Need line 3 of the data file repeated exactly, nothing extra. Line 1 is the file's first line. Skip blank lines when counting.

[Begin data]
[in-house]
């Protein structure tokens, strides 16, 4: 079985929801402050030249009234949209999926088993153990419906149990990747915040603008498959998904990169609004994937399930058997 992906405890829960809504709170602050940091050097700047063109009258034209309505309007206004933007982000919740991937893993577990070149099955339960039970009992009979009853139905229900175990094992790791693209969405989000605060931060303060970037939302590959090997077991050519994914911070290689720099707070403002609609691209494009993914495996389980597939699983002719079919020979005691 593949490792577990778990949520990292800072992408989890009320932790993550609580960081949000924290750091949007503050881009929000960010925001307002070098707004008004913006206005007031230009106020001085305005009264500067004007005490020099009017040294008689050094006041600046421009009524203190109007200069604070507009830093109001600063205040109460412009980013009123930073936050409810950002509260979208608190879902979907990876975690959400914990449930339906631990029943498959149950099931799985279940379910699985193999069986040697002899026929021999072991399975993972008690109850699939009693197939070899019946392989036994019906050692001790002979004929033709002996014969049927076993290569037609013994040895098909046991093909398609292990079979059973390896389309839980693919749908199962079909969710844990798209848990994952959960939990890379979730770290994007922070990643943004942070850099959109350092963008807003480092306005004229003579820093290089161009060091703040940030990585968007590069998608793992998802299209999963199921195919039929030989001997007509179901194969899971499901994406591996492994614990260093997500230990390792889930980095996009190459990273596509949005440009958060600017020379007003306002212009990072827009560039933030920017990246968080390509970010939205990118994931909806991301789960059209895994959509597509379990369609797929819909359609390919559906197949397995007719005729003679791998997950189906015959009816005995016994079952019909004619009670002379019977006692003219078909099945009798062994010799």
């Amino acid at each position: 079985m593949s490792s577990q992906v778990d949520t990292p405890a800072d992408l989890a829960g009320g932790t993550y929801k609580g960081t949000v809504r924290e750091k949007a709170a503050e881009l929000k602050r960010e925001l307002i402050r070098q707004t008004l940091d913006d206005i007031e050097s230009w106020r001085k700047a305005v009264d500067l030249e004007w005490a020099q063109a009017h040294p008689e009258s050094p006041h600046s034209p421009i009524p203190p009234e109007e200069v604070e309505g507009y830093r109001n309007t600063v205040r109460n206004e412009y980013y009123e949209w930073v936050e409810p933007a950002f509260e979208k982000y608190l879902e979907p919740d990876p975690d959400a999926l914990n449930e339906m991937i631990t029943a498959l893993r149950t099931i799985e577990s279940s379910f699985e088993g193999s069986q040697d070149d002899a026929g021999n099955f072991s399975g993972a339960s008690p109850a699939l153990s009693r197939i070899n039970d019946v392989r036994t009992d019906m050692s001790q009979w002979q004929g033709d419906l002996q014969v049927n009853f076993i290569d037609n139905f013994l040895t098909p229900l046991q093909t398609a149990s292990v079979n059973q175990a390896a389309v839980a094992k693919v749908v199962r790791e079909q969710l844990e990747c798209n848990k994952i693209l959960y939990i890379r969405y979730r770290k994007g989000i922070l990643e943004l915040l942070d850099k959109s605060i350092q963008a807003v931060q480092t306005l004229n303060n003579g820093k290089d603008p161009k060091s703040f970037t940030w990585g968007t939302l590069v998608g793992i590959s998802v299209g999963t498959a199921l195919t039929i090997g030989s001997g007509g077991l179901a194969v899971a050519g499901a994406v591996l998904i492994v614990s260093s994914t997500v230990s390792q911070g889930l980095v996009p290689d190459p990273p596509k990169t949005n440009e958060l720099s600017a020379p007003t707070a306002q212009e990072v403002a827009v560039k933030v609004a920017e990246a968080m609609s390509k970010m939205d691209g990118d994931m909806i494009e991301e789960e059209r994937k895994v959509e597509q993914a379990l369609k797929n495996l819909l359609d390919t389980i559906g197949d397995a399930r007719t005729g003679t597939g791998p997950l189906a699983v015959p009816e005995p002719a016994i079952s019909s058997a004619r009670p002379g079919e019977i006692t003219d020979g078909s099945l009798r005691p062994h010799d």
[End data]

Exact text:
């Amino acid at each position: 079985m593949s490792s577990q992906v778990d949520t990292p405890a800072d992408l989890a829960g009320g932790t993550y929801k609580g960081t949000v809504r924290e750091k949007a709170a503050e881009l929000k602050r960010e925001l307002i402050r070098q707004t008004l940091d913006d206005i007031e050097s230009w106020r001085k700047a305005v009264d500067l030249e004007w005490a020099q063109a009017h040294p008689e009258s050094p006041h600046s034209p421009i009524p203190p009234e109007e200069v604070e309505g507009y830093r109001n309007t600063v205040r109460n206004e412009y980013y009123e949209w930073v936050e409810p933007a950002f509260e979208k982000y608190l879902e979907p919740d990876p975690d959400a999926l914990n449930e339906m991937i631990t029943a498959l893993r149950t099931i799985e577990s279940s379910f699985e088993g193999s069986q040697d070149d002899a026929g021999n099955f072991s399975g993972a339960s008690p109850a699939l153990s009693r197939i070899n039970d019946v392989r036994t009992d019906m050692s001790q009979w002979q004929g033709d419906l002996q014969v049927n009853f076993i290569d037609n139905f013994l040895t098909p229900l046991q093909t398609a149990s292990v079979n059973q175990a390896a389309v839980a094992k693919v749908v199962r790791e079909q969710l844990e990747c798209n848990k994952i693209l959960y939990i890379r969405y979730r770290k994007g989000i922070l990643e943004l915040l942070d850099k959109s605060i350092q963008a807003v931060q480092t306005l004229n303060n003579g820093k290089d603008p161009k060091s703040f970037t940030w990585g968007t939302l590069v998608g793992i590959s998802v299209g999963t498959a199921l195919t039929i090997g030989s001997g007509g077991l179901a194969v899971a050519g499901a994406v591996l998904i492994v614990s260093s994914t997500v230990s390792q911070g889930l980095v996009p290689d190459p990273p596509k990169t949005n440009e958060l720099s600017a020379p007003t707070a306002q212009e990072v403002a827009v560039k933030v609004a920017e990246a968080m609609s390509k970010m939205d691209g990118d994931m909806i494009e991301e789960e059209r994937k895994v959509e597509q993914a379990l369609k797929n495996l819909l359609d390919t389980i559906g197949d397995a399930r007719t005729g003679t597939g791998p997950l189906a699983v015959p009816e005995p002719a016994i079952s019909s058997a004619r009670p002379g079919e019977i006692t003219d020979g078909s099945l009798r005691p062994h010799d």